Despite taking hydroxyurea for months his leukocytosis splen
Despite taking hydroxyurea for 6 months, his leukocytosis, splenomegaly, and constitutional symptoms were poorly controlled and his performance status and overall function had declined even further. There was little clinical benefit to gain by increasing the hydroxyurea dose further especially in the setting of severe thrombocytopenia. Interferon therapy was considered contraindicated due to the potential for exacerbating his mood disturbances associated with Parkinson׳s disease. The patient was eventually prescribed ruxolitinib through his commercial insurance. Shortly before starting ruxolitinib but while still on hydroxyurea, his CBC showed WBC 56.0×10e3/microliter, ANC 48.7×10e3/microliter, Hgb 8.6g/dL, MCV 121fL, and platelet 28×10e3/microliter. His spleen volume was 4342cm3 and his total symptom score was 164 (total max of 270, MPN-symptom assessment form [MPN-SAF]) .
On December 2013 the patient was started on ruxolitinib 10mg twice a day (day 0). His dose was increased to 15mg twice a day on day +57 and to 20mg twice a day on day +84. He was tapered off hydroxyurea and was completely off on day +14. As shown in Fig. 1A, the WBC and MCV were reduced gradually over 3 months while his Hgb and AZD1208 cost steadily increased, indicating improved marrow function by targeting JAK1/JAK2 signaling and going off hydroxyurea. His peripheral blood showed reduced immature granulocytes while the neutrophils displayed increased cytoplasmic granularity/toxic granulation. His bone marrow had reduced granulocytic hyperplasia (myeloid:erythroid ratio 10:1) and fewer hypolobated megakaryocytes compared with the pre-ruxolitinib bone marrow evaluation. Peripheral and marrow blasts were less than 1%. In addition, his spleen volume was reduced by approximately 75% after approximately 3 months of ruxolitinib therapy as shown in Fig. 1B. Furthermore, his quality of life and total symptom score improved dramatically as shown in Fig. 1C. As a result of his excellent tolerance and response to ruxolitinib, his dose was increased further to the target dose of 20mg twice a day. After this adjustment, his platelets increased further as shown in Fig. 1A. He has gained weight and his performance status improved to ECOG of 1. As of this report, he continues to do well and remains on ruxolitnib 20 mg twice a day. Interestingly, his dramatic clinical response was not associated with a reduction in CSF3R-T618I allele frequency based on peripheral blood studies after approximately 4 months of ruxolitinib treatment. Single colony assays confirmed that the allele frequency was not significantly reduced.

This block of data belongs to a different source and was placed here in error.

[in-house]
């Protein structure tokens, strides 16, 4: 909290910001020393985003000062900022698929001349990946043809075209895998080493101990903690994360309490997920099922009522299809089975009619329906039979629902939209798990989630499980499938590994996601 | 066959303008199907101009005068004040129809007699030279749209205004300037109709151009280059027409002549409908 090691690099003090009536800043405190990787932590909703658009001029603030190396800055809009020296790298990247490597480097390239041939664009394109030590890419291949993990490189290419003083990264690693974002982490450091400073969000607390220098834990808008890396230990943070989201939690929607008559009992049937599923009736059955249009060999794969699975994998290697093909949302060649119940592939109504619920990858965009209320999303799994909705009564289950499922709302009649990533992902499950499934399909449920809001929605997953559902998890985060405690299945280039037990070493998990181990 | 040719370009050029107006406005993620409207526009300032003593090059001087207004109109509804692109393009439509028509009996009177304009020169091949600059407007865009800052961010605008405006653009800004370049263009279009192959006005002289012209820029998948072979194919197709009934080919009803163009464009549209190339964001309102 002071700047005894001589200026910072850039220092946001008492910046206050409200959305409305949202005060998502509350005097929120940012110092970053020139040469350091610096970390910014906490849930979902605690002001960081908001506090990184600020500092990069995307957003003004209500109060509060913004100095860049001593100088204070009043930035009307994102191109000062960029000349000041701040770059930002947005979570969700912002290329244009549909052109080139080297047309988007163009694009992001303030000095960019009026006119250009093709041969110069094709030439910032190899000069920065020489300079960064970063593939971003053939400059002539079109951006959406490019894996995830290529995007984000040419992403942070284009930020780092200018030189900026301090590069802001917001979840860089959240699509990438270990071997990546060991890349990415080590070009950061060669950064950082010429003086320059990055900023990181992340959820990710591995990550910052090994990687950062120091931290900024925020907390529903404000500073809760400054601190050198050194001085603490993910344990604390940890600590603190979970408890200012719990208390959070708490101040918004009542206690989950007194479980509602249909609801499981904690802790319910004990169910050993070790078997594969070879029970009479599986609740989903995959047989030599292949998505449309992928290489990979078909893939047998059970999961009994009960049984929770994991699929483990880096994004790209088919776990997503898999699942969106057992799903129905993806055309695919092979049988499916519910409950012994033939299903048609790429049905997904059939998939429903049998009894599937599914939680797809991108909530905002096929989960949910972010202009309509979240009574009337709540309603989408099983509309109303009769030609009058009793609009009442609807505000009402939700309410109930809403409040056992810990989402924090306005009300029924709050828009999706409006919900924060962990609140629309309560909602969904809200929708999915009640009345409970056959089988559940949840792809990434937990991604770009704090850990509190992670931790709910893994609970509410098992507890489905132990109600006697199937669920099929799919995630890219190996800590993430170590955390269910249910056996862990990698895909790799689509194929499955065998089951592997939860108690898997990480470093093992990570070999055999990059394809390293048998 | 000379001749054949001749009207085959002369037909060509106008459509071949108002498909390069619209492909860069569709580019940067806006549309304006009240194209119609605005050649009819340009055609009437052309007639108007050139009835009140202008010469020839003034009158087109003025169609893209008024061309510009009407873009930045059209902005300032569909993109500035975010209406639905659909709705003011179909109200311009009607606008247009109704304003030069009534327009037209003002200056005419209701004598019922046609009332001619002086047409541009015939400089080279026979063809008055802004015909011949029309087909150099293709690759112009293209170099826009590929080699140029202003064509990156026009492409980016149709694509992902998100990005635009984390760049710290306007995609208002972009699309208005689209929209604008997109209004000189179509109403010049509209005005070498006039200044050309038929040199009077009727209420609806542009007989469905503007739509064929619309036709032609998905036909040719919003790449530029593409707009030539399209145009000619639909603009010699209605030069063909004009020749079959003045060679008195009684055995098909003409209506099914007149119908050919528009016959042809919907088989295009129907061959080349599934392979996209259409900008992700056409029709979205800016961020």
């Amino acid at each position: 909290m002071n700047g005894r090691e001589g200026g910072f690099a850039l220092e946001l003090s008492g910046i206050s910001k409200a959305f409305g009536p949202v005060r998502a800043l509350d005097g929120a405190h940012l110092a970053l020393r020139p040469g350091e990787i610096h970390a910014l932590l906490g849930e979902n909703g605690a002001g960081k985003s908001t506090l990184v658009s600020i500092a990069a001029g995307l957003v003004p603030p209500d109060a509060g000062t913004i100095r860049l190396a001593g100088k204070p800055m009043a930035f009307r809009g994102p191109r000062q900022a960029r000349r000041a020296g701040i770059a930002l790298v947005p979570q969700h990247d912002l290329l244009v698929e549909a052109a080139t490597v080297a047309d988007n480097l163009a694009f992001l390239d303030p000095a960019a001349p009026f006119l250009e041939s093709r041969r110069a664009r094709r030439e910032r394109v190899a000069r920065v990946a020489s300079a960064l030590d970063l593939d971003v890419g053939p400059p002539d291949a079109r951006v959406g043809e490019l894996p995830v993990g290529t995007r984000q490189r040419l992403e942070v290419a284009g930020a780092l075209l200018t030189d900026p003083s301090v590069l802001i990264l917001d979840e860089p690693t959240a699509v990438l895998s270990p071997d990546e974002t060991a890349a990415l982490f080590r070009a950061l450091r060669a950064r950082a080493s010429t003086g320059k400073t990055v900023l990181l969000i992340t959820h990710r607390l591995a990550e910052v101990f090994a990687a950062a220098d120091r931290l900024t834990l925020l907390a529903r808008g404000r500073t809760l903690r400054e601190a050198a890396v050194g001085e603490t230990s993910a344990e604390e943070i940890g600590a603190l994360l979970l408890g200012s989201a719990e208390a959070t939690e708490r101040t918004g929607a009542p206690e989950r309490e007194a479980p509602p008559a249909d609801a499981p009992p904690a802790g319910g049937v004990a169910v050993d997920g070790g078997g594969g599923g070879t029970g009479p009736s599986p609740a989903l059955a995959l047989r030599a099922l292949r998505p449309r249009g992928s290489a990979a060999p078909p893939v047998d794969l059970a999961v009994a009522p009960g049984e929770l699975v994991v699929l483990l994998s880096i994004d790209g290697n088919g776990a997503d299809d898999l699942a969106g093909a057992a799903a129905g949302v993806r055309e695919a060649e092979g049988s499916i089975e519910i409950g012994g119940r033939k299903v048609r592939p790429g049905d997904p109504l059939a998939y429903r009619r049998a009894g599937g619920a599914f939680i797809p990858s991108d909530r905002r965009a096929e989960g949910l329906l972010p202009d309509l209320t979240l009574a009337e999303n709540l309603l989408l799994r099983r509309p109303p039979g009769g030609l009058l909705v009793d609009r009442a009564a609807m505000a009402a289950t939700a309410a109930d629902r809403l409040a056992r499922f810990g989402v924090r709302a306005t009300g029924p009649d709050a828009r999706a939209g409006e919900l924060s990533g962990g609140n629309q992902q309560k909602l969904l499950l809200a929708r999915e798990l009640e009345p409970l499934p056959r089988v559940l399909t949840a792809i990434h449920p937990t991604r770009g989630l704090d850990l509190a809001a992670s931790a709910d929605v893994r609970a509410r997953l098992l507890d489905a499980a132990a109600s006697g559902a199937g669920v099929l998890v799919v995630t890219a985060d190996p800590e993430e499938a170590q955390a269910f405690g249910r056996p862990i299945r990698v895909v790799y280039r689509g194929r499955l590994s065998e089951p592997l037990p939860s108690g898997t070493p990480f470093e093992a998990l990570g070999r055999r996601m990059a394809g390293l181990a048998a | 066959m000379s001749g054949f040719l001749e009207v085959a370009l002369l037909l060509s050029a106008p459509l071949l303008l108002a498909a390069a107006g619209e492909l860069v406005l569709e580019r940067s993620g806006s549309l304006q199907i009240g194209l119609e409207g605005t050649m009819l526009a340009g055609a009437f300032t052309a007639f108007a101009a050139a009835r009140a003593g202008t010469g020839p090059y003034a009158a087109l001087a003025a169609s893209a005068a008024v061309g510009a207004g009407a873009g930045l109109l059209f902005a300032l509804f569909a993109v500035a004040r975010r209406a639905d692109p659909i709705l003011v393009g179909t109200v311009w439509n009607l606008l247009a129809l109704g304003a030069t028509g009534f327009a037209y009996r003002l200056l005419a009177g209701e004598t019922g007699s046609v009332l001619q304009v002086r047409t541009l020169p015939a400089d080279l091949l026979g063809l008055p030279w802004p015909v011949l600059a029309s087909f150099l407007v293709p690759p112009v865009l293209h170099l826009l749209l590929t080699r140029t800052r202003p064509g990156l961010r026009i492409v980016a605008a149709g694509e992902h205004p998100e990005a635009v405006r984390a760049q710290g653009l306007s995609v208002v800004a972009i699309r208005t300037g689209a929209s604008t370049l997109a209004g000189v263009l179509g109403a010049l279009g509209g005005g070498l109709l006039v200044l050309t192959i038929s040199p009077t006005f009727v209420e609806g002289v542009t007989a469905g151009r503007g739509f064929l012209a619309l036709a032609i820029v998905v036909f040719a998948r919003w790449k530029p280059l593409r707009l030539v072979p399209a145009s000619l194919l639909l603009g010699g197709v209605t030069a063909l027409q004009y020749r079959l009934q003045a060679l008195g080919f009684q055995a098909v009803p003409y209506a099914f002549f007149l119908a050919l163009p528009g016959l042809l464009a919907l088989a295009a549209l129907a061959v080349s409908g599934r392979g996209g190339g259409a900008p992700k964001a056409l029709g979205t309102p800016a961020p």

Discussion Here we report a case of CSF3R-T618I-positive aCML with a robust clinical response to JAK1/2 inhibition with ruxolitinib. The clinical benefit in this case was not merely leukoreduction but also improved marrow function as evident by near normalization of Hgb, MCV, and platelet counts. In addition, the patient had a significant reduction in spleen volume and constitutional symptoms, which were refractory to hydroxyurea. In the report by Maxson et al.  a clinical case of CSF3R-T618I-positive CNL was described where the patient also had platelet and Hgb improvement with ruxolitinib. These clinical cases suggest interesting differences between myelofibrosis (primary, post-polycythemia vera, and post-essential thrombocytosis) and CNL/aCML. As noted in the Comfort I study, a randomized placebo-controlled phase III clinical trial with ruxolitinib in patients with myelofibrosis, (1) thrombocytopenia is a dose-limiting toxicity, (2) WBC is not substantially reduced in myelofibrosis patients, and (3) marrow function is not measureably improved with ruxolitinib despite clinical responses (spleen and symptom reduction). One similarity is that the allele burden of the oncogenic driver is not significantly reduced with ruxolitinib .
Acknowledgments KTD receives support from the OHSU Knight Cancer Institute and the National Institutes of Health, National Heart, Lung and Blood Institute (1K08HL111280). BJD is supported by the Howard Hughes Medical Institute. JWT is supported by Grants from the V Foundation for Cancer Research, the Leukemia and Lymphoma Society, the Gabrielle׳s Angel Foundation for Cancer Research, and the National Cancer Institute (5R00CA151457 and 1R01CA183974).